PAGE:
The proposed cuts to education in Jamestown are alarming. Difficult decisions need to be made in such a tough economic climate. However, the district's library department was utterly destroyed by the cuts.
There are currently nine library media specialists in Jamestown's 10 schools. Three of the nine positions are slated to be cut. That would leave only two librarians to cover all six elementary schools.
Since these were classified as non-instructional positions, little attention was paid. However, the library media specialists are teachers first and librarians second. They spend their entire day working directly with students. They have the same number of "teaching minutes" in their day as any other teachers in the district. Although they are responsible for completing the day to day tasks required to run a library, their first priority is to provide curriculum support for the students and teachers in their schools.
Libraries are no longer just about reading stories and borrowing books. Library media specialists reinforce skills from English Language Arts and other core content areas. Dozens of studies have shown that a well-staffed library media center with a qualified librarian leads to improved reading and writing test scores.
Additionally, librarians teach information and technological literacy (how to find, evaluate, and use information via books, computers, and other devices). These are skills that are becoming more and more vital.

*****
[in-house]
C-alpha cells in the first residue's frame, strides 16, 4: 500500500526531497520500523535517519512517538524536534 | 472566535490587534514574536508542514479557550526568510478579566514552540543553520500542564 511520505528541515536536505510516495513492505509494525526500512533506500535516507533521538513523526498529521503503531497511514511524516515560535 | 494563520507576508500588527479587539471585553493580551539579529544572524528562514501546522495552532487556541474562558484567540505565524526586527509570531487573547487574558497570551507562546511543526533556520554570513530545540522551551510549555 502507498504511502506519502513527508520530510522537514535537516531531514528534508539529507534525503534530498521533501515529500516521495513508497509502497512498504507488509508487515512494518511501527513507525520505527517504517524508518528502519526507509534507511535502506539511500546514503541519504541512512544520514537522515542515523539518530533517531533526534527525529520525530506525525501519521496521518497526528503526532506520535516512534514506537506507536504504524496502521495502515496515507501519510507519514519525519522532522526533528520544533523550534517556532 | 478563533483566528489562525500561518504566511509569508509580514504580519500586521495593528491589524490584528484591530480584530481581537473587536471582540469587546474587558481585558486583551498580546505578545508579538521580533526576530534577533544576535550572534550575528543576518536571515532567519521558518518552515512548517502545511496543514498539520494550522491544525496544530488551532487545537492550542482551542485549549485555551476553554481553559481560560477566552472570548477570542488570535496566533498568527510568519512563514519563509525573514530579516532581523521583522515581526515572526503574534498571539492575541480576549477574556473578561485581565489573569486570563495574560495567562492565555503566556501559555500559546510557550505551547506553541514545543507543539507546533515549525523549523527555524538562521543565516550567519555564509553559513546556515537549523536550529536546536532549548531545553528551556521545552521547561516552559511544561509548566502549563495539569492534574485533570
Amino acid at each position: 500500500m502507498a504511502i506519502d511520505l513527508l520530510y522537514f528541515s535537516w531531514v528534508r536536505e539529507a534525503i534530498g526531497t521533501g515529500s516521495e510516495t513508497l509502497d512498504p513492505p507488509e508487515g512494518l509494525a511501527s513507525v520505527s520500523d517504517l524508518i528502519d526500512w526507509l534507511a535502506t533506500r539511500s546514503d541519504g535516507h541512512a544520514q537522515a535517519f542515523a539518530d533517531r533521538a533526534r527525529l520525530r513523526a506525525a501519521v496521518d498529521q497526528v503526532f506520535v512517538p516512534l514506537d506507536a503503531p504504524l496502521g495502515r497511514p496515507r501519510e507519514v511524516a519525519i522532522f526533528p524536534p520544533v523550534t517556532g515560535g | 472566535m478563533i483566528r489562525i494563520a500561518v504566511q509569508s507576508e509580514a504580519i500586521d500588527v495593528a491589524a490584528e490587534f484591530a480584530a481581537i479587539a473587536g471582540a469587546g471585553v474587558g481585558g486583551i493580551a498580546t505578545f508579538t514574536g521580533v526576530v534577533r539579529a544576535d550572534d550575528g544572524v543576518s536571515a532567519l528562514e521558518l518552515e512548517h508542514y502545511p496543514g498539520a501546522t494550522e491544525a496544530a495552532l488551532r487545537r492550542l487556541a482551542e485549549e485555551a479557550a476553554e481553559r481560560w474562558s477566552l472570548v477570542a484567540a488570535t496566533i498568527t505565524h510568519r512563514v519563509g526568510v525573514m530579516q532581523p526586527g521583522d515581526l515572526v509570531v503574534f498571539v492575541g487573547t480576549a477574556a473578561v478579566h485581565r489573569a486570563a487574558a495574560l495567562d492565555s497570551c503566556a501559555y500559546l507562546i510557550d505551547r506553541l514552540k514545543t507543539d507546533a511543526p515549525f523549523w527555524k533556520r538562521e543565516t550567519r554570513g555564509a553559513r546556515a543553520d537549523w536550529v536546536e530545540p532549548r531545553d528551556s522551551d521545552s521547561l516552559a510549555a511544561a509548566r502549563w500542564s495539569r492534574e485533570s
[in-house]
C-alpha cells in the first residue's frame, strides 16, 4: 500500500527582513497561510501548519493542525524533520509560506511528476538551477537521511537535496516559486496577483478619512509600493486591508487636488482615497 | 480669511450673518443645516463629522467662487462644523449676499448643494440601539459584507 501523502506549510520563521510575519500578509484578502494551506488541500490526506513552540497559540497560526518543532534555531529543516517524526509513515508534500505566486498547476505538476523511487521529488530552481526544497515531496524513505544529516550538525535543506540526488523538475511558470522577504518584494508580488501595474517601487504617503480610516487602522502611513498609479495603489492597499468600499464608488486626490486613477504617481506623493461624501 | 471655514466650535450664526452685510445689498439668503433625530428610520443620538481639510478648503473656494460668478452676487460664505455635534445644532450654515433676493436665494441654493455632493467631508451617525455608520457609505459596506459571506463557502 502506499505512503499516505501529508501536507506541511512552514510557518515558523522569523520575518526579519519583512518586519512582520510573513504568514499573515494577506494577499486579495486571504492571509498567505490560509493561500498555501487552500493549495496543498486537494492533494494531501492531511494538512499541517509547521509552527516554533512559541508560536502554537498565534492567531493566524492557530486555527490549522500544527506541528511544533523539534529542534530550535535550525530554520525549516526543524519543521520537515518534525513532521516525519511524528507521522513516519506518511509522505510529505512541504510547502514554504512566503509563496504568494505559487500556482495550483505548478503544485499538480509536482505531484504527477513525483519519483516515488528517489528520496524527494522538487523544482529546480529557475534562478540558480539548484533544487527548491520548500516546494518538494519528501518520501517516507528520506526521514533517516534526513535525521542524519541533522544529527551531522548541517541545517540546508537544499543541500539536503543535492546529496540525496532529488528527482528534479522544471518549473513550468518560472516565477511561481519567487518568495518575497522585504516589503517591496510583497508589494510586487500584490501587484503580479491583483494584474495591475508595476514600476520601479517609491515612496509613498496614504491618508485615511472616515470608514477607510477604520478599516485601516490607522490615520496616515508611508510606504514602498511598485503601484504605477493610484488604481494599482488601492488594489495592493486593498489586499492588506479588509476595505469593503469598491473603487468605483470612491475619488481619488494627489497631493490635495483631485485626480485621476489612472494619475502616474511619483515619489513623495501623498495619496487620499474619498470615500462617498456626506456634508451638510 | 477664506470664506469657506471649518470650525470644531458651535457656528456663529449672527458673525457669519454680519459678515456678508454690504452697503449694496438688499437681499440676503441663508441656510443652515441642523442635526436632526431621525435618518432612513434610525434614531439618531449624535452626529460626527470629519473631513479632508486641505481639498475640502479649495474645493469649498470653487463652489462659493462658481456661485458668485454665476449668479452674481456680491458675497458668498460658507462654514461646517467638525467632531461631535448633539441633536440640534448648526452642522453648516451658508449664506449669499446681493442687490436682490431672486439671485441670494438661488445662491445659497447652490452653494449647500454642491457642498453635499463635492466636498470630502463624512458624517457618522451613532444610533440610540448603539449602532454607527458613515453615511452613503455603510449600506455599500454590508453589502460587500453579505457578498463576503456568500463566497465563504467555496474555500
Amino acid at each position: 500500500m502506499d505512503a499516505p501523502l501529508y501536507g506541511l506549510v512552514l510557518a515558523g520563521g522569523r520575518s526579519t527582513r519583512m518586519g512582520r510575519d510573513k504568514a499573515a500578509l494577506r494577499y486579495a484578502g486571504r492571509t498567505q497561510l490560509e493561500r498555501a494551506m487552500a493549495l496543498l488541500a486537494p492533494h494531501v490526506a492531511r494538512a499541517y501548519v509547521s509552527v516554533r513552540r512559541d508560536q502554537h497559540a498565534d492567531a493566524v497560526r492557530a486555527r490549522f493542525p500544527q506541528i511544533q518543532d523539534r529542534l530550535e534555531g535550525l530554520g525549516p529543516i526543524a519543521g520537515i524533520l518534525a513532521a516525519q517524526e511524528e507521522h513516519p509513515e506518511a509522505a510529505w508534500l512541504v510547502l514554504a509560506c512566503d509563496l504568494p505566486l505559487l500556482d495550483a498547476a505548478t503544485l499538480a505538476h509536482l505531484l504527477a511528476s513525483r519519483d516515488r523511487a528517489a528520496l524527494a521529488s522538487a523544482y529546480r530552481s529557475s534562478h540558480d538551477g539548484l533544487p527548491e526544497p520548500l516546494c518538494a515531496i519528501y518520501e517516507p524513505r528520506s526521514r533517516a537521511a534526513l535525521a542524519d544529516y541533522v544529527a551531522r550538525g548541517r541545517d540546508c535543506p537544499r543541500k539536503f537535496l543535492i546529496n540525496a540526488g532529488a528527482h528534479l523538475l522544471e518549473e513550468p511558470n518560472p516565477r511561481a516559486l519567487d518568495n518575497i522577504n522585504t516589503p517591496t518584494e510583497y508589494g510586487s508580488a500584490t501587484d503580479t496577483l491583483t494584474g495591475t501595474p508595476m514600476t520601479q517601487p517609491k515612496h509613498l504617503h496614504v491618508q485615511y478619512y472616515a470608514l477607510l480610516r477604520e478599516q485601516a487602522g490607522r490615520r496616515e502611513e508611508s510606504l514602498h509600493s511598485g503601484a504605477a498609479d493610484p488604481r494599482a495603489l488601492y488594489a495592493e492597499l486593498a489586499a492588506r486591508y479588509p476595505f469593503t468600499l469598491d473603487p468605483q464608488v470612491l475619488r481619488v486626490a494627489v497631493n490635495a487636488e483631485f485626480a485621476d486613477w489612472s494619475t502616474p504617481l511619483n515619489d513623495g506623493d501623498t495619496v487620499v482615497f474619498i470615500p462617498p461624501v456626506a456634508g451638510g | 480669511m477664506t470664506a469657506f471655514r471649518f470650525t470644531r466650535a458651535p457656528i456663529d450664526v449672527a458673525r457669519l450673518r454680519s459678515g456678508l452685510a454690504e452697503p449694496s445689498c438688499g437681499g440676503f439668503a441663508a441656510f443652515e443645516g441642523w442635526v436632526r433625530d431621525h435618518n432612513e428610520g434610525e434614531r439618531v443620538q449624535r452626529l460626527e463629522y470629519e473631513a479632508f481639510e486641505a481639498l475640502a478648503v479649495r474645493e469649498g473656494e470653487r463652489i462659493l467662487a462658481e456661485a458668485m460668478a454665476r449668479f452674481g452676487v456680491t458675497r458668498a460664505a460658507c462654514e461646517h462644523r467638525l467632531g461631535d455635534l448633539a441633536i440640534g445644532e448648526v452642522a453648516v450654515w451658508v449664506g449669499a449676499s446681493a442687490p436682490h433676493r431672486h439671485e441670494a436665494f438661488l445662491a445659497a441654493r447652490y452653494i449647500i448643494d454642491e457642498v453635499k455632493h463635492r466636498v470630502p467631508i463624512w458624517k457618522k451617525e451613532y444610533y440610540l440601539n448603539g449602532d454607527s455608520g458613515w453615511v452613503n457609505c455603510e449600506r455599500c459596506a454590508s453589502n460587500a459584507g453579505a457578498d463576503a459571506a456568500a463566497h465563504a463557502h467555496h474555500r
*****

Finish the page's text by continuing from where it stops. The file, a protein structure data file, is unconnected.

If we take these programs away from our students we are putting them at a serious disadvantage. By the time our students graduate, they will be years behind their peers in the ability to sift through the information jungle.
Beyond that, libraries are often the first place a child develops an enthusiasm for reading and learning, a trait that's importance cannot be stressed enough.
Two library media specialists cannot provide meaningful support in six schools. If these three positions are cut, the remaining two elementary librarians will barely have time to complete the tasks required to run six school libraries. They will no longer be "teachers first and librarians second."
This is a loss of three teaching positions that will impact every single one of our students while they are in elementary school with effects that will carry over into their adult lives.
I encourage the community to think about what we are taking away from our children by slashing the school library program so drastically.
Jason Baker lives in Jamestown.